Yes, You Can Buy a New EV Without Getting Totally Ripped Off—What to Know

Research, research, research, and wait a while if you can

A friend recently reached out about buying a new car. My immediate response was, "this is the absolute worst time to purchase a vehicle." I pointed out all the usual issues about the supply chain and how, if we're lucky, it'll be a year before everything gets back to normal. Whatever that may be. 

A sales person talking to a couple in a car dealership.

Maskot / Getty Images

Of course, that information doesn't help those folks who might need to buy a new vehicle. A single-car family with a car that's been in a collision or is beyond repair can't wait 12 months (or longer) for the market to settle itself. They've been eyeing an EV, and now they figure if they have to buy something new, it might as well be powered by electrons instead of fossil fuels. 

If that's the issue for you or a friend or family member, here are a few tips on how to navigate the EV seller's market. 

Mind The Markup

Follow any automotive publication, and eventually, you'll see an article about an insane market for a vehicle. Typically it's for a high-demand automobile that's probably new to the market. The Ford Bronco comes to mind. But it's not just nostalgia-based SUVs that are prone to insane markups added to a car above the manufacturer's suggested retail price (MSRP). The Ford F-150 Lightning and Hyundai Ioniq 5 are both in high demand, and if we've learned anything from economics 101, it's that supply and demand set the rate for an item. There's a ton of demand and very little supply. 

That's not to say that all dealerships are trying to squeeze every extra dollar they can out of you. Some have either added no markup or something that's not so insane it requires an article in the press. 

One of the best new tools to figure out which dealer is charging what for a vehicle is A crowd-sourced site that reports on the insane markups (or lack thereof) of dealerships. It can help you steer clear of some of the more horrible showrooms with $10,000 markups on vehicles and give you a good selection of places that might actually want your business without trying to bleed you dry.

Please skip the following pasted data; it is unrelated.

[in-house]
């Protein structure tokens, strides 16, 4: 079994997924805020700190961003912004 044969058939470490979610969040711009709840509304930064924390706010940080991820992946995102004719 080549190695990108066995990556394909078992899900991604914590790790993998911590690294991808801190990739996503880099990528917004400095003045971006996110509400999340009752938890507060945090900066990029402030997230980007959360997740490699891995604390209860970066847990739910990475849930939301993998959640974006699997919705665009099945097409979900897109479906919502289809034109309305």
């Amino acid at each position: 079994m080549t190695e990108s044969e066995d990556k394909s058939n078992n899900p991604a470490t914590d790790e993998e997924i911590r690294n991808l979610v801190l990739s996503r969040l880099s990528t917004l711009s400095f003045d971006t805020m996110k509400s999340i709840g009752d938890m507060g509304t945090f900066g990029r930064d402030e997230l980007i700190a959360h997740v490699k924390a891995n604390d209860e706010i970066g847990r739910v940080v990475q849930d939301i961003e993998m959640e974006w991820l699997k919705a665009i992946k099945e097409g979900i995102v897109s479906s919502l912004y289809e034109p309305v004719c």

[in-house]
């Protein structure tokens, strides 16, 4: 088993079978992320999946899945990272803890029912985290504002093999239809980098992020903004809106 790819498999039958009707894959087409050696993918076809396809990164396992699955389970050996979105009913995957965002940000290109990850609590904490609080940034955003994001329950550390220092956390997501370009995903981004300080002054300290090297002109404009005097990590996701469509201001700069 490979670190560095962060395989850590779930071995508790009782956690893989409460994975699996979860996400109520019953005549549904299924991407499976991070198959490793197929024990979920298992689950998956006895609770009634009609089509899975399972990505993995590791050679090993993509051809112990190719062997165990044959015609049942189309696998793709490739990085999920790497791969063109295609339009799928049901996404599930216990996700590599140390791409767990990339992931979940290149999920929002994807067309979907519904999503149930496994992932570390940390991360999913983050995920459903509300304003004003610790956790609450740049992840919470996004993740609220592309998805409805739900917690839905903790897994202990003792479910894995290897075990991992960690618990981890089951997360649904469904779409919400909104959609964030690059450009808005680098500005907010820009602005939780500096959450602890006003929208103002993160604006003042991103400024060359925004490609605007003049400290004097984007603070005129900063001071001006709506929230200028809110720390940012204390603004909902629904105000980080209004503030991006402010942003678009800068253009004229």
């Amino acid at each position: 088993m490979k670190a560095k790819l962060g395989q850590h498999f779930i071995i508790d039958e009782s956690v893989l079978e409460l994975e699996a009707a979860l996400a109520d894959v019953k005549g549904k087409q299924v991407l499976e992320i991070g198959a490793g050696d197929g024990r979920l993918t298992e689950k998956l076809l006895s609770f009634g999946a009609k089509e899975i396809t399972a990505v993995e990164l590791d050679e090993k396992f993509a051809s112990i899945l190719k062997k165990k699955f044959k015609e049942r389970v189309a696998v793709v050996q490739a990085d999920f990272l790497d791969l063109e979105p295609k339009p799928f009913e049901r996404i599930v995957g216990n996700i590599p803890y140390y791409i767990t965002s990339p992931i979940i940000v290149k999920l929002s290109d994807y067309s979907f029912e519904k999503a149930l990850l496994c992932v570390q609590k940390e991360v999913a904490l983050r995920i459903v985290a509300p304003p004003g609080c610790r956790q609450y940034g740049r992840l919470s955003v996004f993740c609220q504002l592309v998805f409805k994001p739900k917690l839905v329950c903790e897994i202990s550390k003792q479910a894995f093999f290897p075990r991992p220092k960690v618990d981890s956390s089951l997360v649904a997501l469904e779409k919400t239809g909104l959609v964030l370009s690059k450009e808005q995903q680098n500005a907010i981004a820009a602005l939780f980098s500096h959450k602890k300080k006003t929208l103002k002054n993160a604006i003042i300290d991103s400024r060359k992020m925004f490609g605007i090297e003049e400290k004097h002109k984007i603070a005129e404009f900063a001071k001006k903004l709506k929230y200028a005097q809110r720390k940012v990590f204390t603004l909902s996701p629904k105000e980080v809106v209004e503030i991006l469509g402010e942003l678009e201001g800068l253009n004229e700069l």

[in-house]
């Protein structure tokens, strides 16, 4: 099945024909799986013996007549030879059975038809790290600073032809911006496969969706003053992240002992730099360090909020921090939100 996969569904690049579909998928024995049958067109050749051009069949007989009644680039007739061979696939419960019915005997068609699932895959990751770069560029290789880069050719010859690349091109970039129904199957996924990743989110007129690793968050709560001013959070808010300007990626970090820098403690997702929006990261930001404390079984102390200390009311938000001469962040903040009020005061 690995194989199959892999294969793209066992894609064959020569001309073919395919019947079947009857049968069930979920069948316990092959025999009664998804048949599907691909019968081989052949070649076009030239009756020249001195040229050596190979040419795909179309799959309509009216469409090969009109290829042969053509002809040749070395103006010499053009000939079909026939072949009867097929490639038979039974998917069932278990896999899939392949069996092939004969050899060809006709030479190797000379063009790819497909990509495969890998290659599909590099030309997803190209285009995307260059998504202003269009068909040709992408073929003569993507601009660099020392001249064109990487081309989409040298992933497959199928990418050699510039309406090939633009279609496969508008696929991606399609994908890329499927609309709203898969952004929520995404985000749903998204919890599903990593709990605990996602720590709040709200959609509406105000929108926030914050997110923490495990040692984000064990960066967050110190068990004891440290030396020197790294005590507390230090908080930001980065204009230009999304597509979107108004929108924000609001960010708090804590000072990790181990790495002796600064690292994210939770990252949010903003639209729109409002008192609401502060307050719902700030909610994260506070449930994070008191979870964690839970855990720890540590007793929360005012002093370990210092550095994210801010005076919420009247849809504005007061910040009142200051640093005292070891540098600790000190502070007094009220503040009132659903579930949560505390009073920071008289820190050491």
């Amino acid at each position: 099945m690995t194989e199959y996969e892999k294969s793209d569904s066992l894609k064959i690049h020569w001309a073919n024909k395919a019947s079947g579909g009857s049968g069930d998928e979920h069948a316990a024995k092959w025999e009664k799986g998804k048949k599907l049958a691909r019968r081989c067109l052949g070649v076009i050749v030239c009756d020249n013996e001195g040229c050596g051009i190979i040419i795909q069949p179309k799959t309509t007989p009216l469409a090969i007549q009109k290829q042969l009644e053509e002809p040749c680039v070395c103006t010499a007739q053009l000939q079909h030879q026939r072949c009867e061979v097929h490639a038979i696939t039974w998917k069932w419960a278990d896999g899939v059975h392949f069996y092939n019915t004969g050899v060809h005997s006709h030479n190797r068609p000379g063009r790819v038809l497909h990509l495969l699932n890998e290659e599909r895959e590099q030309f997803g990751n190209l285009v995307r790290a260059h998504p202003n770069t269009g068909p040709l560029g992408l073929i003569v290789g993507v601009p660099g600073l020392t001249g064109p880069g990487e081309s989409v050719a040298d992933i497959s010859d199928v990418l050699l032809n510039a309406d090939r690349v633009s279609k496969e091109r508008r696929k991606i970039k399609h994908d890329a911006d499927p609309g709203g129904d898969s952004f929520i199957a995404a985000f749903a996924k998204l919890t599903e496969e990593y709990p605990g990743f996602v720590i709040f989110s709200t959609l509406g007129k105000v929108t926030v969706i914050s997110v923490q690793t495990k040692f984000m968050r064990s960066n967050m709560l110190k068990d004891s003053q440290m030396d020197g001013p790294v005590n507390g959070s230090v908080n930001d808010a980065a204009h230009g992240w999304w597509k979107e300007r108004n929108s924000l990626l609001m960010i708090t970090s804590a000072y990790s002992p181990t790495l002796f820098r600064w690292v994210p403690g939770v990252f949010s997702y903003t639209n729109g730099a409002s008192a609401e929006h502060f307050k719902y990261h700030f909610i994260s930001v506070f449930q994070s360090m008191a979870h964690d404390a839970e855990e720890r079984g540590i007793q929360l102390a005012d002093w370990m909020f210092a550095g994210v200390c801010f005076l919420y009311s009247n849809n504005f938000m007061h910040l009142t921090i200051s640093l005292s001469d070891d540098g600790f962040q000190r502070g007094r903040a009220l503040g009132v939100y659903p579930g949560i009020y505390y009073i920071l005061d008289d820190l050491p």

Yes, you can get an EV right now without being ripped off. But it's going to take a lot of patience, research, and compromise.

Do Your Research is a great start, but even if you find a dealership that seems willing to work with you, you still need to do some research. Check their reviews and scour social media for testimonials from recent customers. is only as good as the information it’s fed, and frankly, if a dealership is willing to charge an outrageous price tag over MSRP, they’re likely happy to spread fake information on a crowdsourced site. 

If it seems too good to be true, sadly, that might be the case. 

Look for Transparency

When I was looking for a Kona Electric, I emailed a bunch of dealerships about it and other vehicles. If a dealer replied with the price of the car I was interested in, they immediately got my attention. I say this because more than half the dealerships refused to quote me the price of a car. That's a red flag. 

I was corresponding with these dealerships about vehicles they currently had on the lot. Or at least they advertised that they had the vehicle on the lot. I'm really not even sure if the car existed because even after multiple emails and/or phone calls, some of these businesses refused to give me a price. 

I was typically told that they like to suss that out when I was there in person. Yeah, that's not how this works. If they can't tell you a price, it's because it's far above MSRP, and they want to get you into the showroom to pressure you into spending too much money. 

Someone plugging the charger into an EV in a car showroom.

Caia Image / Getty Images

If they can't be transparent about the prices of their vehicles online or via phone or email, they don't deserve your business. 

Patience and Selection

It would be great if folks could get the exact car they wanted right now at a fair price. Sadly, that's going to be tough. 

This is the time of patience because you're going to need a lot of it. Even if you order a car and the dealership promises (in writing!) there will be no markups, you're going to have to wait. Building cars is taking longer than ever, and some manufacturers are quoting wait times that are months and months out. 

If you can wait, that's great. If not, you might have to take what's available on the lot. 

That also means not getting the brand new hotness in the EV world. Instead of a Kia EV6, you might be better off getting a Niro EV. Both vehicles are great but yeah, the EV6 is better. That's why it's tough to get one. 

Even if you can find the EV you want, the color and trim level might not be what you're looking for. Again, it's tough out there, and you might have to settle. 

A line of new cars in a factory.

3alexd / Getty Images

Oh, you also might need to travel. Who doesn't love a good road trip? Expand the area where you're looking. You might find the exact car you want a few hundred miles away. It's not ideal, but at least you'll get a crash course on how well the charging network works in your area. 

Maybe Buy Direct 

Finally, Tesla was right. They decided to sell directly to the customer, and because of that, you’re not going to get ripped off by a dealership. That's, of course, if you want a Tesla. Polestar has a similar model. Again, that’s if you want a Polestar. Vehicles from both automakers will take a while to build. So get ready to wait. 

So yes, you can get an EV right now without being ripped off. But it's going to take a lot of patience, research, and compromise. Hopefully, we’ll come out of this mess in the next 12 months. But until then, good luck out there. You’ll need it.

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